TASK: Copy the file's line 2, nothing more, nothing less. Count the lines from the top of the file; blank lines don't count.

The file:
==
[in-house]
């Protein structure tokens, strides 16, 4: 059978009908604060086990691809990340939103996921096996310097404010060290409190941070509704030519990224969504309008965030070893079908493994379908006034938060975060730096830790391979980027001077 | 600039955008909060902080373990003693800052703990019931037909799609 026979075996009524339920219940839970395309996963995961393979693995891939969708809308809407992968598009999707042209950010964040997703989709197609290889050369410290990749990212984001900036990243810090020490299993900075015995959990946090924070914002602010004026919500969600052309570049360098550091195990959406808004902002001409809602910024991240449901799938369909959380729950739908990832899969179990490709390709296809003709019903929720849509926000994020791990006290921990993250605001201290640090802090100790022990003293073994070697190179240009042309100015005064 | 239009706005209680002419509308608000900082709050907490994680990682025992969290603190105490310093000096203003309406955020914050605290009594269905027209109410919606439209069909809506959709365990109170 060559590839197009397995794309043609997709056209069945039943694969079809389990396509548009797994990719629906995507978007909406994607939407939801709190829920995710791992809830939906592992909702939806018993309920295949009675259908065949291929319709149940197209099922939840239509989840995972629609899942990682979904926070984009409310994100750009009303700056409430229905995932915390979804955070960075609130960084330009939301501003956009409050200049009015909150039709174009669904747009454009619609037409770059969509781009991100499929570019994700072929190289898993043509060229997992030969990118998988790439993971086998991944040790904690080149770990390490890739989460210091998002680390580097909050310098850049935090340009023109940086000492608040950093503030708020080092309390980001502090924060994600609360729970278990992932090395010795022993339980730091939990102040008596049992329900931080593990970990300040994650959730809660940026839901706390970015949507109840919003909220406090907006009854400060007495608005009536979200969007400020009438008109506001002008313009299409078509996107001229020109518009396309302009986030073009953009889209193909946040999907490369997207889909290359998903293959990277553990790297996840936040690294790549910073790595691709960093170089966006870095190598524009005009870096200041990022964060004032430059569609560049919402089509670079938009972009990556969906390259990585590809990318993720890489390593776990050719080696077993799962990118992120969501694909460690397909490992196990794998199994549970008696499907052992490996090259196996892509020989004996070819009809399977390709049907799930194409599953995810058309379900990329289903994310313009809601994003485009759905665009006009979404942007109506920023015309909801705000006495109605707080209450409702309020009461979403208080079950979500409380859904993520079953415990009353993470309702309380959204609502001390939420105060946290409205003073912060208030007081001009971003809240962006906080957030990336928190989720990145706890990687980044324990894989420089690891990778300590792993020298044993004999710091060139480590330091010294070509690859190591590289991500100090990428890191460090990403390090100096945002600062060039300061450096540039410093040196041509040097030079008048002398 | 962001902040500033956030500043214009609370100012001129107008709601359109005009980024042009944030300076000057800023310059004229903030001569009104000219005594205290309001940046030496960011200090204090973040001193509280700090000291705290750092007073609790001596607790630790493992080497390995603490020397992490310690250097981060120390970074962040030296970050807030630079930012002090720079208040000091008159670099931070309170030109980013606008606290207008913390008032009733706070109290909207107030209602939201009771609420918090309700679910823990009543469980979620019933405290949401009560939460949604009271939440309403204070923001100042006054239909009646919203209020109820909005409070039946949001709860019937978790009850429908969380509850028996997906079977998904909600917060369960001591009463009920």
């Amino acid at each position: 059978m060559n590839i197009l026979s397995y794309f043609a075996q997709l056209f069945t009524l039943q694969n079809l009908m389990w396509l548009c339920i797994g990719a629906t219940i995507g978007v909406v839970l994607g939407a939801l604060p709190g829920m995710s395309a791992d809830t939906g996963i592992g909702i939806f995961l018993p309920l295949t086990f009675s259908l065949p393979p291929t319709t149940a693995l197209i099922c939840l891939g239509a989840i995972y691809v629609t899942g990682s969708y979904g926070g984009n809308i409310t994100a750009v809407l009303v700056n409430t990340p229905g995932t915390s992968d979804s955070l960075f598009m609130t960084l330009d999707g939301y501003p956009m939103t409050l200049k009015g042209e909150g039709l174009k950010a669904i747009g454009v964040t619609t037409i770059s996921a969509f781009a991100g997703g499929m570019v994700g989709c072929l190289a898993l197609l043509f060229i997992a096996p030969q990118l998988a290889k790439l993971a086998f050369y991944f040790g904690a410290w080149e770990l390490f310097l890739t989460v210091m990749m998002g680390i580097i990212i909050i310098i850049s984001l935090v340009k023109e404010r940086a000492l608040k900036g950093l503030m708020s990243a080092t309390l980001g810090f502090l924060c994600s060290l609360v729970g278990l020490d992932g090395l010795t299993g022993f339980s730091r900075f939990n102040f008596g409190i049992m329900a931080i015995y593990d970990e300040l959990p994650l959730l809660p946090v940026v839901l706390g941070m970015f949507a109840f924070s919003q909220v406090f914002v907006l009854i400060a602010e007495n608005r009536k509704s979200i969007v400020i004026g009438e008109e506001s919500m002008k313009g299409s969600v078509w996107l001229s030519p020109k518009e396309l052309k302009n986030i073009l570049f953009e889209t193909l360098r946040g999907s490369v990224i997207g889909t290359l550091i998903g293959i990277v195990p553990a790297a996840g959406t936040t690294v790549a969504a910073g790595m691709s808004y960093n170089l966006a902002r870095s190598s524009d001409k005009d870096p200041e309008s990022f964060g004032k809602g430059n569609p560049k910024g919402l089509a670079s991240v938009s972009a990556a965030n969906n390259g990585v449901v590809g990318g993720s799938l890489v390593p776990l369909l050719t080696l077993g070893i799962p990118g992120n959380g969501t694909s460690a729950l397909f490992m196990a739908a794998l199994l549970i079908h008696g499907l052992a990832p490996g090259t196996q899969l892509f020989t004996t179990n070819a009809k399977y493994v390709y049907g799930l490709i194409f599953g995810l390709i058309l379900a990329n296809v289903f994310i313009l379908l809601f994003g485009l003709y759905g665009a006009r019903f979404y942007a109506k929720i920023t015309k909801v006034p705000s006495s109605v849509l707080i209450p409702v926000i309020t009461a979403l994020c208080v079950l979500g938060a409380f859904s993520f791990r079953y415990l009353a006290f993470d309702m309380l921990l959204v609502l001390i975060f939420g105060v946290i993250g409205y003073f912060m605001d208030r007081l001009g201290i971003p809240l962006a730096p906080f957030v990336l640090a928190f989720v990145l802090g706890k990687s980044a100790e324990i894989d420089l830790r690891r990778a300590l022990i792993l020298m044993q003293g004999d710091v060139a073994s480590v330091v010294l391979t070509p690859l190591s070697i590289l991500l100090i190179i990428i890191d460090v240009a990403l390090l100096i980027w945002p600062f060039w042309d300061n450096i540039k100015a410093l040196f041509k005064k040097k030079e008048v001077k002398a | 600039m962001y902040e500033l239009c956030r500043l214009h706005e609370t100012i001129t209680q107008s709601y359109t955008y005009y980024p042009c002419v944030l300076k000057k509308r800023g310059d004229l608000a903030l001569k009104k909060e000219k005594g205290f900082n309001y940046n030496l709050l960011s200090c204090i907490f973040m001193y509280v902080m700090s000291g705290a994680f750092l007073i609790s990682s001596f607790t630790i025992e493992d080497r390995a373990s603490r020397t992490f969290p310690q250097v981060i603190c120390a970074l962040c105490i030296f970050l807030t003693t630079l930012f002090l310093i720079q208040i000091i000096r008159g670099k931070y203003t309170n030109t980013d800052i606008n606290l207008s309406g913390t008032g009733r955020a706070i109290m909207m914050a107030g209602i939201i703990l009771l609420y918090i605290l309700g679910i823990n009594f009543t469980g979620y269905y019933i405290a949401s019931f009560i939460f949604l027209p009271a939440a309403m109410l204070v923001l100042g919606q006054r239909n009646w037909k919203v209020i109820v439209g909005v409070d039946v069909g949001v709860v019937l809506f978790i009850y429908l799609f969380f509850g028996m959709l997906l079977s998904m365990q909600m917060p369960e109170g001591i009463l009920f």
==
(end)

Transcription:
């Protein structure tokens, strides 16, 4: 059978009908604060086990691809990340939103996921096996310097404010060290409190941070509704030519990224969504309008965030070893079908493994379908006034938060975060730096830790391979980027001077 | 600039955008909060902080373990003693800052703990019931037909799609 026979075996009524339920219940839970395309996963995961393979693995891939969708809308809407992968598009999707042209950010964040997703989709197609290889050369410290990749990212984001900036990243810090020490299993900075015995959990946090924070914002602010004026919500969600052309570049360098550091195990959406808004902002001409809602910024991240449901799938369909959380729950739908990832899969179990490709390709296809003709019903929720849509926000994020791990006290921990993250605001201290640090802090100790022990003293073994070697190179240009042309100015005064 | 239009706005209680002419509308608000900082709050907490994680990682025992969290603190105490310093000096203003309406955020914050605290009594269905027209109410919606439209069909809506959709365990109170 060559590839197009397995794309043609997709056209069945039943694969079809389990396509548009797994990719629906995507978007909406994607939407939801709190829920995710791992809830939906592992909702939806018993309920295949009675259908065949291929319709149940197209099922939840239509989840995972629609899942990682979904926070984009409310994100750009009303700056409430229905995932915390979804955070960075609130960084330009939301501003956009409050200049009015909150039709174009669904747009454009619609037409770059969509781009991100499929570019994700072929190289898993043509060229997992030969990118998988790439993971086998991944040790904690080149770990390490890739989460210091998002680390580097909050310098850049935090340009023109940086000492608040950093503030708020080092309390980001502090924060994600609360729970278990992932090395010795022993339980730091939990102040008596049992329900931080593990970990300040994650959730809660940026839901706390970015949507109840919003909220406090907006009854400060007495608005009536979200969007400020009438008109506001002008313009299409078509996107001229020109518009396309302009986030073009953009889209193909946040999907490369997207889909290359998903293959990277553990790297996840936040690294790549910073790595691709960093170089966006870095190598524009005009870096200041990022964060004032430059569609560049919402089509670079938009972009990556969906390259990585590809990318993720890489390593776990050719080696077993799962990118992120969501694909460690397909490992196990794998199994549970008696499907052992490996090259196996892509020989004996070819009809399977390709049907799930194409599953995810058309379900990329289903994310313009809601994003485009759905665009006009979404942007109506920023015309909801705000006495109605707080209450409702309020009461979403208080079950979500409380859904993520079953415990009353993470309702309380959204609502001390939420105060946290409205003073912060208030007081001009971003809240962006906080957030990336928190989720990145706890990687980044324990894989420089690891990778300590792993020298044993004999710091060139480590330091010294070509690859190591590289991500100090990428890191460090990403390090100096945002600062060039300061450096540039410093040196041509040097030079008048002398 | 962001902040500033956030500043214009609370100012001129107008709601359109005009980024042009944030300076000057800023310059004229903030001569009104000219005594205290309001940046030496960011200090204090973040001193509280700090000291705290750092007073609790001596607790630790493992080497390995603490020397992490310690250097981060120390970074962040030296970050807030630079930012002090720079208040000091008159670099931070309170030109980013606008606290207008913390008032009733706070109290909207107030209602939201009771609420918090309700679910823990009543469980979620019933405290949401009560939460949604009271939440309403204070923001100042006054239909009646919203209020109820909005409070039946949001709860019937978790009850429908969380509850028996997906079977998904909600917060369960001591009463009920």